The Wages of Inequality Continue to Grow

Over the last few weeks, the national political discourse has been chock-full of handwringing in media circles over whether Elizabeth Warren, Bernie Sanders, and others will push the Democrats beyond what whoever the pundit of the moment is deems the “acceptable” political boundaries by talking about taxing the rich.

 

Meanwhile, America’s moneyed elite are laughing all the way to the bank.

 

The rich are getting richer so fast that it’s hard to keep up with them.  That’s the take away from a new Economic Policy Institute study that notes that the federal survey used to measure wages at the top is inadequate because the “threshold” after which they stop recording wages for top earners hasn’t been updated in 20 years despite the fact that the earnings of the rich have skyrocketed since that time. Hence, as the Washington Post put it in a story on the EPI report, “Increases in wages at the top are outpacing economists’ ability to measure them.”

 

Nonetheless, as the Post observes:

 

[T]he available data paints a clear picture of broadening disparities between top earners and everyone else. Adjusted for inflation, wages for the top 5 percent of earners rose from $50.46 an hour in 2000 to $63.10 in 2018, an increase of 25 percent. The median worker’s hourly wage, meanwhile, rose by 7 percent over that period, to $18.80.

The EPI study is also important because while much of the news media continues to equate current low unemployment numbers with a “good economy,” the picture isn’t really that rosy for the average worker.  In “State of Working America Wage 2018,” EPI’s Elsie Gould observes that, “Although the unemployment rate continued to fall and participation in the labor market continued to grow over the last year, most workers are experiencing moderate wage growth and even workers who have seen more significant gains are just making up ground lost during the Great Recession and slow recovery rather than getting ahead.”

 

In addition to that reality check, the EPI report also documents several significant trends:

 

*That the disparity between the top 5 percent of earners and everyone else is broadening.

 

*That while the wage inequality is growing in general, the gaps between whites and workers of color persists and is, in some cases, worsening.

 

*That the wage gap between men and women persists despite some progress.

 

*That wages for lowest paid workers increased the most in states with minimum wage increases.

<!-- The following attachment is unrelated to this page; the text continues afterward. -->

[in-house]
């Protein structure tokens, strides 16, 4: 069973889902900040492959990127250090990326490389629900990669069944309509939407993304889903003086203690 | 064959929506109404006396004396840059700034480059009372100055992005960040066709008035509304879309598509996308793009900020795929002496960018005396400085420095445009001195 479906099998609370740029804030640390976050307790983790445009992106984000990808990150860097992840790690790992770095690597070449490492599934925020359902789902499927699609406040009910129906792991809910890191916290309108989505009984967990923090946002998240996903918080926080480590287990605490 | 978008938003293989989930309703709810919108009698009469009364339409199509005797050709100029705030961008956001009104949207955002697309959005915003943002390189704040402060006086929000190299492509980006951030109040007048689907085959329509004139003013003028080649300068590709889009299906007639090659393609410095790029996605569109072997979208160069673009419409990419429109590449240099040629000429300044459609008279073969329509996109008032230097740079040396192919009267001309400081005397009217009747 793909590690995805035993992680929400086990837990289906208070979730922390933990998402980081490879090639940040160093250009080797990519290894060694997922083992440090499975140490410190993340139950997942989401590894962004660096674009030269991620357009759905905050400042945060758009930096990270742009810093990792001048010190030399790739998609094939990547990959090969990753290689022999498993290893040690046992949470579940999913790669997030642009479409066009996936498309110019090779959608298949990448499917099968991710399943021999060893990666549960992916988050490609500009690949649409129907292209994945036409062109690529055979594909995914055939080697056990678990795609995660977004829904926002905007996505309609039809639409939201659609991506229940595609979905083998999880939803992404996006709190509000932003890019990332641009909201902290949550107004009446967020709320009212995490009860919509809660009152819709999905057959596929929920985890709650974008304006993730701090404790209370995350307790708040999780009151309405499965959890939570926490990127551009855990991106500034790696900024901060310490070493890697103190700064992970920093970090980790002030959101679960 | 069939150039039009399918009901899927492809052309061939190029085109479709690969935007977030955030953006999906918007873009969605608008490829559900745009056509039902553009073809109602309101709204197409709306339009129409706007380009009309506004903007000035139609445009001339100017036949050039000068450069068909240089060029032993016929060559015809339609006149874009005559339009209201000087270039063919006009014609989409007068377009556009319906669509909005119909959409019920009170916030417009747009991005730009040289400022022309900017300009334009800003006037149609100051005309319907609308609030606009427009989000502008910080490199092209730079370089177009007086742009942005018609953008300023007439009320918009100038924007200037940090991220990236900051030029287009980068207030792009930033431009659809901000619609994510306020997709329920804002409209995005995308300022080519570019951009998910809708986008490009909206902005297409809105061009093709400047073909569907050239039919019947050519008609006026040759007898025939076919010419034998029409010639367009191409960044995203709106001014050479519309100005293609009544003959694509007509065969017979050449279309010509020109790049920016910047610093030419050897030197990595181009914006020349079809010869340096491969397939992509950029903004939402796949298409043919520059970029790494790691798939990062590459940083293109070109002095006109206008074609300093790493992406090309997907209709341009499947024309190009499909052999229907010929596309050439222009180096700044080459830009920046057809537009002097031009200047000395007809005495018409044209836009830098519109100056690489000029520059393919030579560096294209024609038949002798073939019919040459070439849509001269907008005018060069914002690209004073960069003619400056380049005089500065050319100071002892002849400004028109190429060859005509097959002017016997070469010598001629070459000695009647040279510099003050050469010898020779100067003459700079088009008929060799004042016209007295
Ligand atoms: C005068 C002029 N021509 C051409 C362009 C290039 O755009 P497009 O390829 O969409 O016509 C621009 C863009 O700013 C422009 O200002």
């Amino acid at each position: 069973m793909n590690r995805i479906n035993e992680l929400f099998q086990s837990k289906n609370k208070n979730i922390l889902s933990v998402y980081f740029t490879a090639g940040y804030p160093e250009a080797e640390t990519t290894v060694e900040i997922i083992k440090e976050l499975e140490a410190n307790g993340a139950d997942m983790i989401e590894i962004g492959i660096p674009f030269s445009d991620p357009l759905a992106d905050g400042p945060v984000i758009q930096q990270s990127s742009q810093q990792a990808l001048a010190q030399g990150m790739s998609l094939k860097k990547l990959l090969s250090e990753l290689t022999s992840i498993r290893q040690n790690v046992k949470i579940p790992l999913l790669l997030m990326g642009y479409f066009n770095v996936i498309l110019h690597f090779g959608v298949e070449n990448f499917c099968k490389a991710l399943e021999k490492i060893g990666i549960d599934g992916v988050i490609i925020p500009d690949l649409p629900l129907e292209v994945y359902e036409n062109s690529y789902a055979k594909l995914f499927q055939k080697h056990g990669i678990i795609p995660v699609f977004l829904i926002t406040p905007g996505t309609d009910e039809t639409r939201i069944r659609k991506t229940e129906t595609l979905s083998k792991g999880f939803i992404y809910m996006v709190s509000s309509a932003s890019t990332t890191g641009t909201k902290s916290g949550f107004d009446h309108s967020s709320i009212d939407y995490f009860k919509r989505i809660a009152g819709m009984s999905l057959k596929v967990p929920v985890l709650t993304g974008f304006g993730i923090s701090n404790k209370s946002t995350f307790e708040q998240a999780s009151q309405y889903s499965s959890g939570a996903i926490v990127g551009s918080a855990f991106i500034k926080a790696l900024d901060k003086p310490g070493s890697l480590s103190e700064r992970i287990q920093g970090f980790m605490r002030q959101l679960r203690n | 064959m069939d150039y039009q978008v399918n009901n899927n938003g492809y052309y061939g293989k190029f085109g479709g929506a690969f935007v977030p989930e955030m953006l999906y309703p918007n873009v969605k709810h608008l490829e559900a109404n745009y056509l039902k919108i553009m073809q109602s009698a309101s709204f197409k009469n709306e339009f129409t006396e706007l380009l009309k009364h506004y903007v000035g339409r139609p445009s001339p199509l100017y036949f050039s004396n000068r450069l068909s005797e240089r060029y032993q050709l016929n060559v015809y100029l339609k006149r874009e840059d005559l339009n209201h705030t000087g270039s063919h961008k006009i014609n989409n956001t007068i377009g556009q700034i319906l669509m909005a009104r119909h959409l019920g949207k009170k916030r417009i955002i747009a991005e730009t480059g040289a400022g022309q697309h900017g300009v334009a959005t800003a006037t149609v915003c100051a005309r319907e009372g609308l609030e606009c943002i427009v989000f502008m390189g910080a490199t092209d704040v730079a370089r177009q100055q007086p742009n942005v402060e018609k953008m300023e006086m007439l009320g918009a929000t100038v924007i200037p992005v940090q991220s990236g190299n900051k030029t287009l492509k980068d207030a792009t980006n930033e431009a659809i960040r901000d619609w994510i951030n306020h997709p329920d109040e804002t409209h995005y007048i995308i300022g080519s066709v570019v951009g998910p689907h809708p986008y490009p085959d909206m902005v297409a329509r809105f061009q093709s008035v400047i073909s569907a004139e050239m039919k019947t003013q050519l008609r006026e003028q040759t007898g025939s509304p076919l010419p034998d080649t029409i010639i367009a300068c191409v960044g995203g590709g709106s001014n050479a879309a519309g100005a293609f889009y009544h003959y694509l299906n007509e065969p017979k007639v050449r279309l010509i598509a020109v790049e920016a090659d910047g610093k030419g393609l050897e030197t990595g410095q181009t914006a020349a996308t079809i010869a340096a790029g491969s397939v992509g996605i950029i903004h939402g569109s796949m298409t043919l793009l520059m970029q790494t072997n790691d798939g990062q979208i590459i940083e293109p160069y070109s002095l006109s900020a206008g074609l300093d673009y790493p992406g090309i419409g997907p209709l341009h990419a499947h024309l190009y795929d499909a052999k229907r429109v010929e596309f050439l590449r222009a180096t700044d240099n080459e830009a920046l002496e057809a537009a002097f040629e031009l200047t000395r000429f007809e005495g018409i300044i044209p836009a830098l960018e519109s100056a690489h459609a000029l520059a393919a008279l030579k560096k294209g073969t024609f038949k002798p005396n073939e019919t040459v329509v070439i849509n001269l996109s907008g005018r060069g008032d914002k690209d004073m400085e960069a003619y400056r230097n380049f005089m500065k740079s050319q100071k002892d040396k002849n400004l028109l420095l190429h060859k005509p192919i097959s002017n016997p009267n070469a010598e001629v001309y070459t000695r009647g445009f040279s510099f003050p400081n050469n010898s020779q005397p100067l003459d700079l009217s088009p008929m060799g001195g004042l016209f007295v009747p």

As stark and persistent as the decades-long march of inequality with regard to wages is, things look even worse when one considers not just income, but wealth.  That is precisely what the most recent Oxfam report on global inequality did and it isn’t pretty.

 

According the Guardian:

 

The growing concentration of the world’s wealth has been highlighted by a report showing that the 26 richest billionaires own as many assets as the 3.8 billion people who make up the poorest half of the planet’s population.

In an annual wealth check released to mark the start of the World Economic Forum in Davos, the development charity Oxfam said 2018 had been a year in which the rich had grown richer and the poor poorer.

It said the widening gap was hindering the fight against poverty, adding that a wealth tax on the 1% would raise an estimated $418bn (£325bn) a year – enough to educate every child not in school and provide healthcare that would prevent 3 million deaths.

Of course, just as the hard edge of income inequality falls more heavily on women and people of color, the global wealth disparity also dishes out harms inequitably. Thus, it is clear that continuing to look at the intersection of race, class, and gender rather than privileging one factor over the other is the wisest approach for any analysis of power and that focused policies that raise wages for the poor, like minimum wage increases, protecting collective bargaining rights for all workers, and enacting progressive taxes on the wealthy, are tried and true ways to raise everyone up regardless of race or gender.

But when the world’s 26 richest people own as much as the poorest 50% of human beings on the planet, things like a wealth tax that would still leave billionaires obscenely rich are seen as unrealistic pipe dreams—not because they wouldn’t work, but because the current neoliberal ideological hegemony finds basic economic justice unimaginable.

And things will only rapidly continue to get worse on all fronts until we find the courage to break free of the mind-forged manacles that keep us chained to a system that is running the world off a cliff.